Following validation of the Lyven spectrophotometric casein assay procedure (http://www.lyven.com/), protease activity in Color Pro was measured at four temperatures (15, 20, 30 and 40 °C), combined with four pH levels (3.0, 3.5, 4.0, 5.0) and four ethanol concentrations (2.5, 5, 7.5 and 10%; temperature = 20 °C, pH = 3.5). Four protease assay procedures, including the method used by Lyven (manufacturer of Color Pro), and the widely-used hemoglobin Food Chemical Codex method, were evaluated to determine their efficacies over a range of pH 3.0–5.0. Each assay method specified the use of either casein or hemoglobin protein substrates, four different buffer systems (phosphoric acid potassium salt, lactic acid sodium salt, acetic acid sodium salt, phthalic acid potassium salt), a range of assay conditions between pH 2.8–7.5, and temperatures between 37–40 °C. Following evaluation of the assay procedures, the Lyven method, modified to incorporate the phthalic acid potassium salt buffer system rather than a lactic acid sodium salt buffer, was selected to measure protease enzyme activity in Color Pro. Examination of the pKa values (ionization equilibrium pH) of the weak acid buffer systems used in each of the four aforementioned assay procedures ultimately suggested that the phosphoric acid potassium salt and the lactic acid sodium salt buffer systems not be used since these weak acids do not provide adequate buffering capacity at pH 3.0—the typical pH of grape juice and wine. Consequently, based on the pKa, the phthalic acid potassium salt was selected as most suitable for the protease enzyme assay in Color Pro, since it provided useful buffering capacity over a pH range of 2.2–6.2.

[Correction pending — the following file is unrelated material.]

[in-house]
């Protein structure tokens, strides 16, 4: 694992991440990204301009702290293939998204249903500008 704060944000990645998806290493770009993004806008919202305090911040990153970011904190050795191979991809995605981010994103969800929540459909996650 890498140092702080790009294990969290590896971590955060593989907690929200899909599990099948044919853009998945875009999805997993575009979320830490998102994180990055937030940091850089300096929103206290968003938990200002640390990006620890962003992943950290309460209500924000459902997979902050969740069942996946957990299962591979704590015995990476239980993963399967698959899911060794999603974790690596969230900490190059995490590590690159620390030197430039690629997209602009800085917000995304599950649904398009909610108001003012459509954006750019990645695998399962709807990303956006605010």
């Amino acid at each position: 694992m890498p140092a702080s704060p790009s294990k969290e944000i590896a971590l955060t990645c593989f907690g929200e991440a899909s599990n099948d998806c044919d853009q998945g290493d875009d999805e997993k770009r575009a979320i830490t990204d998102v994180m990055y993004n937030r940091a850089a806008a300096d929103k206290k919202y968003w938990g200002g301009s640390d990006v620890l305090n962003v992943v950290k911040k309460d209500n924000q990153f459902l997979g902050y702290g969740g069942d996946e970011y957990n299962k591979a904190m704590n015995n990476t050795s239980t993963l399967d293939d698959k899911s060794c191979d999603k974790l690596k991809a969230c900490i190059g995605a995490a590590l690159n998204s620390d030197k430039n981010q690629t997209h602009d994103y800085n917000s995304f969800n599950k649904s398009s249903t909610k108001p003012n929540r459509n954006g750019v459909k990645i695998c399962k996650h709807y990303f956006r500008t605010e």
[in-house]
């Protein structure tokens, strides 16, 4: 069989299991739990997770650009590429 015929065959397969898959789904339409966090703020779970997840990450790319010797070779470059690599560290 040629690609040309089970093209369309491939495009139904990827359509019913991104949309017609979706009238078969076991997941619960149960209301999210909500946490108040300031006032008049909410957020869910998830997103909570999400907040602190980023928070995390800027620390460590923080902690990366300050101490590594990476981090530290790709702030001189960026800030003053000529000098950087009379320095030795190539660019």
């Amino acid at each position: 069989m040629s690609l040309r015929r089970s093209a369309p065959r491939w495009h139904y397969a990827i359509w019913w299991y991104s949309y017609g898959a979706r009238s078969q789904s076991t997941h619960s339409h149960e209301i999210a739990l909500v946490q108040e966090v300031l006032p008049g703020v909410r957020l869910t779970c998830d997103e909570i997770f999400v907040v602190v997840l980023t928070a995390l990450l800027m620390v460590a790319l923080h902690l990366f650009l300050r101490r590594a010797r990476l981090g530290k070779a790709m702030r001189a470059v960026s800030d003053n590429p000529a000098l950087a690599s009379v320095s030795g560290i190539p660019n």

3. Results

3.1. Polygalacturonase

Increased pH led to increases in Color X PGU activity at all three temperature regimes (15, 20 and 30 °C; Figure 1). Responses at pH 3.0 were quadratic in nature while those at 20 and 30 °C were linear. Enzyme activity increased more rapidly at higher temperature regimes. Response of PGU in Color X to temperature was quadratic at pH 3.0, and linear at pH 3.5, 4.0 and 5.0, with greater increases due to temperature observed at pH 3.0 to 4.0 (Figure 2). Increased ethanol concentration in the medium led to a linear decrease in Color X PGU activity (Figure 3).

3.2. Hemicellulase (Mannanase)

All initial assay results showed decreasing endo-1,4-β-d-mannanase activity with increasing enzyme concentration (μg/mL). This suggests that the endo-1,4-β-d-mannanase enzyme activity in Color X were inhibited by unknown compounds in the liquid enzyme preparation or by the LBG substrate. Liquid pectinase enzyme preparations, derived from solid fermentation of the fungus A. niger, contain significant concentrations of culture by-products such as sugar residues, non-enzyme proteins and phenolic compounds released from lignocellulosic substrates. Due to the manufacturing processes, both the Color X liquid enzyme and the LBG substrate may contain enzyme-inhibiting phenolic compounds.
In PVP-treated assays, all the β-mannanase assay results, including the results of the PVP-treated Color X, showed decreasing β-mannanase activity with increasing Color X enzyme concentrations between 22.5 µg/mL and 28 mg/mL (data not shown). Overall, β-mannanase activity in the samples of Color X pre-treated with PVP was reduced by ≈40%, at pH 4.0 and 30 °C compared to β-mannanase activity measured in untreated samples of Color X at the same pH and temperature. These results suggest that the Color X enzyme preparation does not contain significant quantities of enzyme-inhibiting phenolic compounds. Furthermore, it appears that treating Color X with PVP may have bound or otherwise inactivated some of the enzyme protein.